Some things look so good on paper that one wonders how they could have failed so thoroughly in execution, and a prime example is The 13th Warrior, a historical action-epic that should have been a box office slam but bombed so badly that it became just another cautionary tale of Hollywood. There is no escaping that this movie clearly did not get the most out of what was spent on it, and sandwiched between other movies of its ilk both before and after that won both critical and commercial acclaim with more modest productions (“modest” being a relative word here), its inability to win audiences is a failure that can rest only at its own feet. But you know what? None of that matters. Because when you want a story about Vikings throwing down against endless hordes of savage stone-agers while loosely drawing upon both history and literature alike, then what you want is the 13th Warrior.
The story takes place in the 10th century. Ahmad Ibn Fadlan, the court poet to the Caliph of Baghdad, has been exiled from the court for his dalliance with the wrong woman, and finds himself on the northern hinterlands of Europe as some kind of ambassador to the Northmen there. While he travels as a stranger in a strange land, he is recruited by the heroic Buliwyf and his band of colorfully named warriors—Herger the Joyous, Skeld the Superstitious, Weath the Musician, Rethel the Archer, Roneth the Rider, Halga the Wise, Helfdane the Fat, Edgtho the Silent, Haltaf the Boy, Kyglak the Quarrelsome, and Ragnar the Dour. Together, they are called on a quest even further north to save King Hrothgar from a relentless assault by some undefined enemy called the Wendol. But the same soothsayer who encourages Buliwyf to take the quest in the first place warns that it will not succeed unless a 13th member who is not a Norseman joins the effort. So, Fadlan is pressed into service as the outsider who isn’t particularly wanted or needed by his newfound companions, but he must figure out how to become one of their number if he is to survive the trials ahead. He doesn’t have long to do it, either. For it soon becomes clear that Hrothgar’s court isn’t under siege by some singular monster, but by an entire clan of stone-age cannibals who won’t rest until Hrothgar and all his people are dead and digested. As Buliwyf’s crew is whittled down in clash after clash, they must make one final push into the heart of the Wendol’s home to end—once and for all—this internecine war between two groups of people separated not so much by space as by time.
Sometimes when a movie has a troubled production—as this one most certainly did—it’s easy to see where the collateral damage surfaces on screen. Not so here. The final result isn’t high cinema, but it’s a solid swords & shields dungeon crawl that doesn’t promise a whole heck of a lot, but what it does promise, it delivers in spades. The movie does make a critical error of drawing upon both historic and epic sources without being particularly faithful to either, thereby upsetting fans of both camps. But for those who come to this movie cold, all you need to know is that the movie does what it says on the tin: Antonio Banderas joins a bunch of Vikings to venture into the boondocks and fight an army of cannibalistic cavemen who dress like bears. What else is there to know? Exactly. Nothing. So suit up and head north, already. These cavemen aren’t going to slaughter themselves.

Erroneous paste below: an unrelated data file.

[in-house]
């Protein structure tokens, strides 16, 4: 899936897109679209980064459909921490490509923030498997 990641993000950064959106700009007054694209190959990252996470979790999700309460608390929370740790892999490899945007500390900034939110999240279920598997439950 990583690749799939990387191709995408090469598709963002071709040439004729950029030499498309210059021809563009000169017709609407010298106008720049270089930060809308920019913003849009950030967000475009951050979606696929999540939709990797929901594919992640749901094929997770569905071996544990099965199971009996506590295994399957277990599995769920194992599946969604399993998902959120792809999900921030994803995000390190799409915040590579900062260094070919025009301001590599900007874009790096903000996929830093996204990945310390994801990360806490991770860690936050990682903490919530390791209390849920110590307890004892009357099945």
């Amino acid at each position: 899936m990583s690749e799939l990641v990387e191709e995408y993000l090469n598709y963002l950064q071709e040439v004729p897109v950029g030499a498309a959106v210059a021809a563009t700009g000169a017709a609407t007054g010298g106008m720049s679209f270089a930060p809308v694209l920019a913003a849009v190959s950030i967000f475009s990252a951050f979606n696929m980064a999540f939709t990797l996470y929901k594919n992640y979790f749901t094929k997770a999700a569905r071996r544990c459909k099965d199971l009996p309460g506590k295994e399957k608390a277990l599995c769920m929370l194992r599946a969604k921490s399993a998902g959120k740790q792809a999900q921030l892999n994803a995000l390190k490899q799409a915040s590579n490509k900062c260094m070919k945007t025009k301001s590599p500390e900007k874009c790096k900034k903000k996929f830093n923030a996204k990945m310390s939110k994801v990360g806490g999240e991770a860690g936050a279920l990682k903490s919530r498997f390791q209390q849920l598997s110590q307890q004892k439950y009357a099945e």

While the central narrative export of the 13th Warrior is a series of intense battle scenes staged in ambitious set pieces, what holds it together are moments of character between the mayhem that underscores why these heroes are fighting at all. Sadly, the attrition our heroes suffer removes some of Buliwyf’s band from the action before we ever get to know them all that much. But since the action fixes on Fadlan, he is our eyes and ears, and watching his journey into the hearts and minds of an alien people is a lot of fun to watch. Some of it is mere fish-out-of-water stuff, but there are scenes—like a particularly effective one where we see Fadlan slowly figure out the Northmen’s language—that get us to root for the outsider on a deeper level than we might expect.
Ultimately, what’s at stake in this story is a people’s sense of humanity; everything they have done, everything their ancestors have achieved threatens to be undone by their enemy. Death isn’t even the real peril here. It is obliteration—the promise that if the Wendol prevail, Hrothgar’s people will be so overturned that it will be as if they have never existed. For a people who draw so much strength from the notion that their forefathers both watch over them and await their own arrival in Valhalla, those are some pretty high stakes. High enough, in fact, to lend heft to an adventure story that otherwise would have you halfway wondering if treasure dropped every time a bad guy gets reduced to zero hit points.
That’s why the moment of truth in the 13th Warrior comes in its most badass moment, when the Wendol summon all their strength for one last assault, a stricken Buliwyf emerges to meet them one last time, Hrothgar’s people brace for their final defense, and Fadlan finally transforms from an observer to an equally invested participant in the drama at hand. Buliwyf issues an ancient prayer to his ancestors and is joined by all who stand beside him in a moment of quiet goosebumps before the clamor of war that makes us realize that some struggles really are about a whole lot more than life and death. Some struggles are about eternity.